Abstract 2571: Long-Term Endothelial Dysfunction after Coronary Artery Stenting with Drug-Eluting Stent Associated with Local Inflammatory Response
Endothelial function remains chronically abnormal after vascular injury associated with coronary intervention. The long-term effects of drug-eluting stent (DES) on endothelial function are not known. We evaluated the endothelial-dependent vasomotor function and local release of pentraxin3 (PTX3) as a local inflammatory marker in nonrestenotic coronary arteries more than six months following DES and bare metal stent (BMS) implantation. Fifty-two patients treated six months earlier with a coronary stenting for isolated proximal left anterior descending (LAD) stenosis, with no evidence of restenosis, were studied. Twenty patients had been stented with BMS, and 32 had been with DES. Changes in diameter at distal site of the stented LAD in response to intracoronary acetylcholine (Ach) infusions (1,3,10,30 μg/min) were assessed by quantitative angiography. At the completion of the protocol, a 2mg bolus of isosorbide dinitrate (ISDN) was injected into the LAD. We also measured serum PTX3 levels sampled in coronary sinus (CS) and sinus of Valsalva (V).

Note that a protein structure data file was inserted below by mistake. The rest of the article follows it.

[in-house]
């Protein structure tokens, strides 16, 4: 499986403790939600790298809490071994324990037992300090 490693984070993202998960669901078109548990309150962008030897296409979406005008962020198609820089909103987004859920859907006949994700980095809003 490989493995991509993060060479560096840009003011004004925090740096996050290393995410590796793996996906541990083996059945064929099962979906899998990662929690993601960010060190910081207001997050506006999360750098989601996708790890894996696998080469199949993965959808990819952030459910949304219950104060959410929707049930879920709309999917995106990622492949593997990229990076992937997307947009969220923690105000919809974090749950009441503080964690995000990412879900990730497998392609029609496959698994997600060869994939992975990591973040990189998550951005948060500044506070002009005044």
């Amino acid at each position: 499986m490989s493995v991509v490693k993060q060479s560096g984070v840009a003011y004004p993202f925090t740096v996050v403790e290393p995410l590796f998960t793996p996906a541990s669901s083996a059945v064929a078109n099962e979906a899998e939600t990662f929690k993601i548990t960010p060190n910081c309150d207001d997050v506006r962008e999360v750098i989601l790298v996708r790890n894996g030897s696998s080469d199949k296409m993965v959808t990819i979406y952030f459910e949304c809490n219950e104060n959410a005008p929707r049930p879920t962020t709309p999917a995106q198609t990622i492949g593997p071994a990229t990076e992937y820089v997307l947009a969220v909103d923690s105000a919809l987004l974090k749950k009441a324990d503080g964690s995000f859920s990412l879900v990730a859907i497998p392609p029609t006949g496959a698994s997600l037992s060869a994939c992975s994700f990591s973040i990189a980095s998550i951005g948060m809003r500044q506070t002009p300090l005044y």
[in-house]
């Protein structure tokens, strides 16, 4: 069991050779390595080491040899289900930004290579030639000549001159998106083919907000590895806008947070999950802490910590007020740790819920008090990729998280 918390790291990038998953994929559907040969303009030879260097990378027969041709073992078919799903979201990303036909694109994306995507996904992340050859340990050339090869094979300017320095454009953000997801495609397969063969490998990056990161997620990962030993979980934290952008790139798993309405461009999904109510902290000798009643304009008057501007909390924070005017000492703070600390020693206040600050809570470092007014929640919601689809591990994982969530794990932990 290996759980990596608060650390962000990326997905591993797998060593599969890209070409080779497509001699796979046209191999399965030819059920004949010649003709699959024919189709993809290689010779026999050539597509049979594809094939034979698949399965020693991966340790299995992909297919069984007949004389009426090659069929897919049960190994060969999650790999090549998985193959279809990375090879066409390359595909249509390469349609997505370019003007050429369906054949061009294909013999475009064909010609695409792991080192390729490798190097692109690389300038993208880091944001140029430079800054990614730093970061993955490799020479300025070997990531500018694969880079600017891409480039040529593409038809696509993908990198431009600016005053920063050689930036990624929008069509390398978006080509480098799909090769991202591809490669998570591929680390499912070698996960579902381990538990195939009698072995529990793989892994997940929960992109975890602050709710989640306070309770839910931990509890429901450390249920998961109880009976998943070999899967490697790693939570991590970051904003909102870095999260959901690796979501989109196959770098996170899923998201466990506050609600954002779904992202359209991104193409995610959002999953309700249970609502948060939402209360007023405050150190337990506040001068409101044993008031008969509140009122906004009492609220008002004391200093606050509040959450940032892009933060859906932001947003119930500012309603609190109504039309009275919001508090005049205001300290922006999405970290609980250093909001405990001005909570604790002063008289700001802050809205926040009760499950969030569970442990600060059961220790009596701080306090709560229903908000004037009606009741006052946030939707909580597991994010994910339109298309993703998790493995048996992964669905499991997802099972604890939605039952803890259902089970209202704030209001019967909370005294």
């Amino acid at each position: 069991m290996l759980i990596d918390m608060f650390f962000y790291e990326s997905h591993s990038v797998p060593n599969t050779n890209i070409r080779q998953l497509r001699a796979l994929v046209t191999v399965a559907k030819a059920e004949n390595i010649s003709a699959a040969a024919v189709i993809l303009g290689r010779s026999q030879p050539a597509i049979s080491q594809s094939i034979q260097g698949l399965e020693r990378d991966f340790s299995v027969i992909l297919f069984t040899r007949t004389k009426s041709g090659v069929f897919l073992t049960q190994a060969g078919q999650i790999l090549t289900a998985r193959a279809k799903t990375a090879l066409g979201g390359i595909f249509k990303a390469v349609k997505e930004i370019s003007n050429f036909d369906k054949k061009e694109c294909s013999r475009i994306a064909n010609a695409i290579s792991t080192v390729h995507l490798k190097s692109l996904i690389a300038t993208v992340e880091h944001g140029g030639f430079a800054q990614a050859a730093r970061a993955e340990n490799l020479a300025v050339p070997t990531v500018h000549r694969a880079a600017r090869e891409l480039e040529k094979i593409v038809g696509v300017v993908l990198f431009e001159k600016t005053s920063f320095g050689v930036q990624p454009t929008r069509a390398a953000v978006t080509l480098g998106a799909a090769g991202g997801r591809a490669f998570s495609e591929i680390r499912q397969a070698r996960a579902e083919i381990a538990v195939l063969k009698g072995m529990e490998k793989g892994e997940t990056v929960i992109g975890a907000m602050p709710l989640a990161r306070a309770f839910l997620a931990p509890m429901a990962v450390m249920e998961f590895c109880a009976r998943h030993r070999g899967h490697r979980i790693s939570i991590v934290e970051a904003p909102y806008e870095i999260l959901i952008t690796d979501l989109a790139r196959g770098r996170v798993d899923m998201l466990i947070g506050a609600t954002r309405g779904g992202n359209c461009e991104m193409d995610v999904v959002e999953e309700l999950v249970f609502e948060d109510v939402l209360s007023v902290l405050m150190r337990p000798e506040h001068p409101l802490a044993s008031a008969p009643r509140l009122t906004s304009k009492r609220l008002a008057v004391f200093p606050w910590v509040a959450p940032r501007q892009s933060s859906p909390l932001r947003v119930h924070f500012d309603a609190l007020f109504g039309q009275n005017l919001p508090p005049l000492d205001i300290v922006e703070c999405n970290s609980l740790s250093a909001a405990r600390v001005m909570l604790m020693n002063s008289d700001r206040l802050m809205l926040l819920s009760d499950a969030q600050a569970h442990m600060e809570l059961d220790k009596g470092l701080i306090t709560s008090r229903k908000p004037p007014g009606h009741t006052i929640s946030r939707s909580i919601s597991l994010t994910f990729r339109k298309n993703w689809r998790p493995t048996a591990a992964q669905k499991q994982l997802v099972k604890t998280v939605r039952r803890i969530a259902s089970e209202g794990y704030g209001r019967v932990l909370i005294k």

Results: The two groups had similar risk factors for endothelial dysfunction. The mean percent change in the diameter of the stented LAD by Ach injection was significantly more in the DES group than in the BMS group (−38.9±6.1 vs. −19.2±6.7 %, p<0.01). There was no significant difference in maximal dilation achieved by ISDN infusion between the two groups (34.6±6.6 vs. 31.2±4.6 %, NS). The translesional PTX3 gradient (CS-PTX3 minus V-PTX3) was higher in the DES group than in the BMS group (+0.11±0.05 vs. −0.01±0.05 ng/ml, p<0.01). More severe endothelial dysfunction was observed long term after DES implantation as compared to BMS. These findings were associated with an increased local inflammatory response to DES stenting.